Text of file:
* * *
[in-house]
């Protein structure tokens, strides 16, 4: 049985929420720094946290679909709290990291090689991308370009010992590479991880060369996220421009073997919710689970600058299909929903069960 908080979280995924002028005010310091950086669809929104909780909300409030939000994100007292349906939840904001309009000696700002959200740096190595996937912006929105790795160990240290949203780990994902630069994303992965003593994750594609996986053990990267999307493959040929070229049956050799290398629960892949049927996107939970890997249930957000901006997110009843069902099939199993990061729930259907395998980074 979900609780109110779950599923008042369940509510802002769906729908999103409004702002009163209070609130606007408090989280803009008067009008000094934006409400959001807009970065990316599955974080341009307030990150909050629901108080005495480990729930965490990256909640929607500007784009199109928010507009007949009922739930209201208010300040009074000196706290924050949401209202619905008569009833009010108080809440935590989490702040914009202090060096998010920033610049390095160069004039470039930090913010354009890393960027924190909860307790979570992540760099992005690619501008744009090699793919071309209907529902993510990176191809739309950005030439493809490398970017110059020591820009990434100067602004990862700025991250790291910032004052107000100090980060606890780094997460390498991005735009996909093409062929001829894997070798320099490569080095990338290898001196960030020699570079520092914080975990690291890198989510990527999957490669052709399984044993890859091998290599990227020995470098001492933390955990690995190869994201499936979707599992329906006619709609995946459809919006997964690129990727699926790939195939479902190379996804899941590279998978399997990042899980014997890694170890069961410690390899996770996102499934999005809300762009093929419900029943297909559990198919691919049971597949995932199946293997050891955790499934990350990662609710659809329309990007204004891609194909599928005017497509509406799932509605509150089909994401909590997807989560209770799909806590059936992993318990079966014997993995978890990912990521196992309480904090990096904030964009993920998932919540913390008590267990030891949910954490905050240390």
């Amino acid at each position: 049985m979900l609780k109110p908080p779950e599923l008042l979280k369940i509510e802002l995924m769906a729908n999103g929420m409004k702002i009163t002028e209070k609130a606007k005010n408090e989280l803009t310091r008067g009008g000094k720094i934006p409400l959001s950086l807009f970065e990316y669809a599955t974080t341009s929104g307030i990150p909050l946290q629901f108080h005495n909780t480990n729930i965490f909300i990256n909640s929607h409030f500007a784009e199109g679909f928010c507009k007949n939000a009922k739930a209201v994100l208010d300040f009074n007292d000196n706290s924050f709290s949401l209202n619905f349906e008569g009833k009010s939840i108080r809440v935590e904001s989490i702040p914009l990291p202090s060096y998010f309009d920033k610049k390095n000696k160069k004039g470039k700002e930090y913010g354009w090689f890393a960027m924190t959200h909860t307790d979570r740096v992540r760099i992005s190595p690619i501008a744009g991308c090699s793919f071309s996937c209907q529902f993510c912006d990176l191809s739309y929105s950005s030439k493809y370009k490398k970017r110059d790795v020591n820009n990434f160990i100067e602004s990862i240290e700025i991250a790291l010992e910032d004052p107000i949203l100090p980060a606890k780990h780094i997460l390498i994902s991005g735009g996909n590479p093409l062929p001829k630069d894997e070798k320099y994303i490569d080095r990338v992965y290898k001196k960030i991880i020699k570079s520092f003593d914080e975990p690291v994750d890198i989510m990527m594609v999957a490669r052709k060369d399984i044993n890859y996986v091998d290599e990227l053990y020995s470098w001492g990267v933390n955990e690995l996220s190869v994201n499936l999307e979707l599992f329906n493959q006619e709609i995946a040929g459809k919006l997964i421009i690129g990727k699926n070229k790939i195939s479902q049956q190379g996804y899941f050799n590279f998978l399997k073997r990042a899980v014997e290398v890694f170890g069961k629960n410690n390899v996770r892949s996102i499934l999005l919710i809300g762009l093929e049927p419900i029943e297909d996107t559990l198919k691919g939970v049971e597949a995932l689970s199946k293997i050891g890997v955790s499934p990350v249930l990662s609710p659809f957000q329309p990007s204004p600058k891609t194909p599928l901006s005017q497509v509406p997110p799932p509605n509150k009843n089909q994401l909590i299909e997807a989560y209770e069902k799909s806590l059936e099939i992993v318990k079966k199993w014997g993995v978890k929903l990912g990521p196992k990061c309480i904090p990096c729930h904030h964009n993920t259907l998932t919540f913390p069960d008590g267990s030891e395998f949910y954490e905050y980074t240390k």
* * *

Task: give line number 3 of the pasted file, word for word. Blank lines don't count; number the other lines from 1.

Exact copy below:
């Amino acid at each position: 049985m979900l609780k109110p908080p779950e599923l008042l979280k369940i509510e802002l995924m769906a729908n999103g929420m409004k702002i009163t002028e209070k609130a606007k005010n408090e989280l803009t310091r008067g009008g000094k720094i934006p409400l959001s950086l807009f970065e990316y669809a599955t974080t341009s929104g307030i990150p909050l946290q629901f108080h005495n909780t480990n729930i965490f909300i990256n909640s929607h409030f500007a784009e199109g679909f928010c507009k007949n939000a009922k739930a209201v994100l208010d300040f009074n007292d000196n706290s924050f709290s949401l209202n619905f349906e008569g009833k009010s939840i108080r809440v935590e904001s989490i702040p914009l990291p202090s060096y998010f309009d920033k610049k390095n000696k160069k004039g470039k700002e930090y913010g354009w090689f890393a960027m924190t959200h909860t307790d979570r740096v992540r760099i992005s190595p690619i501008a744009g991308c090699s793919f071309s996937c209907q529902f993510c912006d990176l191809s739309y929105s950005s030439k493809y370009k490398k970017r110059d790795v020591n820009n990434f160990i100067e602004s990862i240290e700025i991250a790291l010992e910032d004052p107000i949203l100090p980060a606890k780990h780094i997460l390498i994902s991005g735009g996909n590479p093409l062929p001829k630069d894997e070798k320099y994303i490569d080095r990338v992965y290898k001196k960030i991880i020699k570079s520092f003593d914080e975990p690291v994750d890198i989510m990527m594609v999957a490669r052709k060369d399984i044993n890859y996986v091998d290599e990227l053990y020995s470098w001492g990267v933390n955990e690995l996220s190869v994201n499936l999307e979707l599992f329906n493959q006619e709609i995946a040929g459809k919006l997964i421009i690129g990727k699926n070229k790939i195939s479902q049956q190379g996804y899941f050799n590279f998978l399997k073997r990042a899980v014997e290398v890694f170890g069961k629960n410690n390899v996770r892949s996102i499934l999005l919710i809300g762009l093929e049927p419900i029943e297909d996107t559990l198919k691919g939970v049971e597949a995932l689970s199946k293997i050891g890997v955790s499934p990350v249930l990662s609710p659809f957000q329309p990007s204004p600058k891609t194909p599928l901006s005017q497509v509406p997110p799932p509605n509150k009843n089909q994401l909590i299909e997807a989560y209770e069902k799909s806590l059936e099939i992993v318990k079966k199993w014997g993995v978890k929903l990912g990521p196992k990061c309480i904090p990096c729930h904030h964009n993920t259907l998932t919540f913390p069960d008590g267990s030891e395998f949910y954490e905050y980074t240390k």